Statement: Chad Stone, Chief Economist, on the November Employment Report
Today’s disappointing employment report shows that the economy is continuing to create jobs, but job growth is far too slow to bring down the painfully high long-term unemployment rate (see chart). With such a high percentage of the unemployed unable to find a job within 26 weeks, Congress’ failure to renew federal emergency unemployment insurance (UI) benefits for another year before the program expired this week represents very unsound policy that will slow the economy, cause large additional job losses, and result in widespread hardship.
Overall job growth this year (an average of fewer than 100,000 jobs a month) has not been strong enough even to start lowering the unemployment rate. We need job growth at least two to three times stronger to get back to full employment in any reasonable time frame. That will take a much stronger economic recovery than we have seen so far.
Failure to renew federal emergency unemployment insurance while jobs continue to be so hard to find is not just cruel to unemployed workers and their families; it also is a drag on an economic recovery that is struggling to gain traction. It makes little sense to lose the job-creating consumer spending those emergency UI benefits support. Among 11 tax and spending measures analyzed by the Congressional Budget Office for increasing economic growth and employment in the next year or two, aid to the unemployed stands at the top of the list.
A new report issued yesterday by the President’s Council of Economic Advisers estimates that federal emergency UI increased employment in September 2010 by nearly 800,000 jobs — and that failure to continue the program will cost the economy 600,000 jobs by December 2011. Congress has provided emergency UI in every major recession since the 1950s and the highest unemployment rate at which any past program expired was 7.2 percent; it was 9.8 percent in November.
About the November Jobs Report
- Private and government payrolls rose by a disappointing 39,000 jobs in November. Private employers on net added just 50,000 jobs, while local government employment fell by 14,000 jobs.
- So far this year, private employers have added jobs every month, expanding private payrolls by 1.2 million jobs (a pace of 106,000 jobs a month); total nonfarm employment (private plus government jobs) has grown by 951,000, or 86,000 a month. Job creation of 100,000 to 125,000 a month is necessary just to keep up with population growth and keep the unemployment rate from rising; growth of 200,000 to 300,000 jobs a month is typical in strong economic recoveries.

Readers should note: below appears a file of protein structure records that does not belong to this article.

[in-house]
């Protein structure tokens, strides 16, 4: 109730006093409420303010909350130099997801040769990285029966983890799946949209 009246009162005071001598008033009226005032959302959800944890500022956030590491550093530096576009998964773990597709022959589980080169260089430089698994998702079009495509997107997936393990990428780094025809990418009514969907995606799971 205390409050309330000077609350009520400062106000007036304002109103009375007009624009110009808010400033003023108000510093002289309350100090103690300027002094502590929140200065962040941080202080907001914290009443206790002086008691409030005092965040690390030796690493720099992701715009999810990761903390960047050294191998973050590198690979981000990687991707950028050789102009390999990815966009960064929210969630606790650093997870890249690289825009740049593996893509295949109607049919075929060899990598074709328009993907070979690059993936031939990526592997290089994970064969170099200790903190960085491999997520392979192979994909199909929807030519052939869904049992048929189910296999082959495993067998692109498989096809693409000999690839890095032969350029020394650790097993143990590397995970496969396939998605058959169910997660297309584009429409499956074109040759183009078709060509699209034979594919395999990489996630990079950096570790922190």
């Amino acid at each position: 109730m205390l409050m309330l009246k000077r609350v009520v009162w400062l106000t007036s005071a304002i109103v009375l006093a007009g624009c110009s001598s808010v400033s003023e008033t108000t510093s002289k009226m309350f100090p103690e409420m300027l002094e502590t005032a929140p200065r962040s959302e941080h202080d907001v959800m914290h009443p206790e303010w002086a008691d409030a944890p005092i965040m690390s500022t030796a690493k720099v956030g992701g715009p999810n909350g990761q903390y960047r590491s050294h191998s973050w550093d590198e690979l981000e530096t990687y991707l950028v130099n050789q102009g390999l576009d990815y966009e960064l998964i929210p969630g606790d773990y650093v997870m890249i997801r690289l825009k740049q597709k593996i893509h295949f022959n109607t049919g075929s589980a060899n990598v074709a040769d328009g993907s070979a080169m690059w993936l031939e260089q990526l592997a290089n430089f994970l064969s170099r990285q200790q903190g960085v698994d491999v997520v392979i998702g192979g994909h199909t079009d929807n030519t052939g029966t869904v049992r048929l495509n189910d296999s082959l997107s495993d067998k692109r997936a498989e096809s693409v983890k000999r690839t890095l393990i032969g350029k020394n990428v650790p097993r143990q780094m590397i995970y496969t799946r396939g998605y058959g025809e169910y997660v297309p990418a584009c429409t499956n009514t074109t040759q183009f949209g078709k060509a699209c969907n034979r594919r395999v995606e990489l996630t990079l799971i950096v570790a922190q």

- In November, there were 7.4 million fewer jobs on nonfarm payrolls than there were when the recession began in December 2007, and 7.3 million fewer jobs on private payrolls.
- After remaining steady at 9.6 percent for three months, the unemployment rate rose to 9.8 percent in November, and the number of unemployed rose to 15.1 million.
- The job growth reported by employers was not reflected in the Labor Department’s household survey, which showed a decline in the number of people with jobs. The thin silver lining in these data is that enough more people entered the labor force than left it to maintain the labor force participation rate (the share of the population aged 16 and over working or looking for work) at 64.5 percent. On balance, however, job losers and new entrants who did not immediately find jobs added 276,000 people to the ranks of the unemployed.
- The labor force participation rate in the past two months is the lowest it has been since 1984. The share of the population with a job, which plummeted in the recession to levels last seen in the mid-1980s, edged down to 58.2 percent; it has not been lower since July 1983.
- It remains very hard to find a job. The Labor Department’s most comprehensive alternative unemployment rate measure — which includes people who want to work but are discouraged from looking and people working part time because they can’t find full-time jobs — remained at 17.0 percent in November, not much below its all-time high of 17.4 percent in November 2009 in data that go back to 1994.
- Long-term unemployment remains a significant concern. Over two-fifths (41.9 percent) of the 15.1 million people who are unemployed — 6.3 million people — have been looking for work for 27 weeks or longer. These long-term unemployed represent 4.1 percent of the labor force. Prior to this recession, the previous highs for these statistics over the past six decades were 26.0 percent and 2.6 percent, respectively, in June 1983.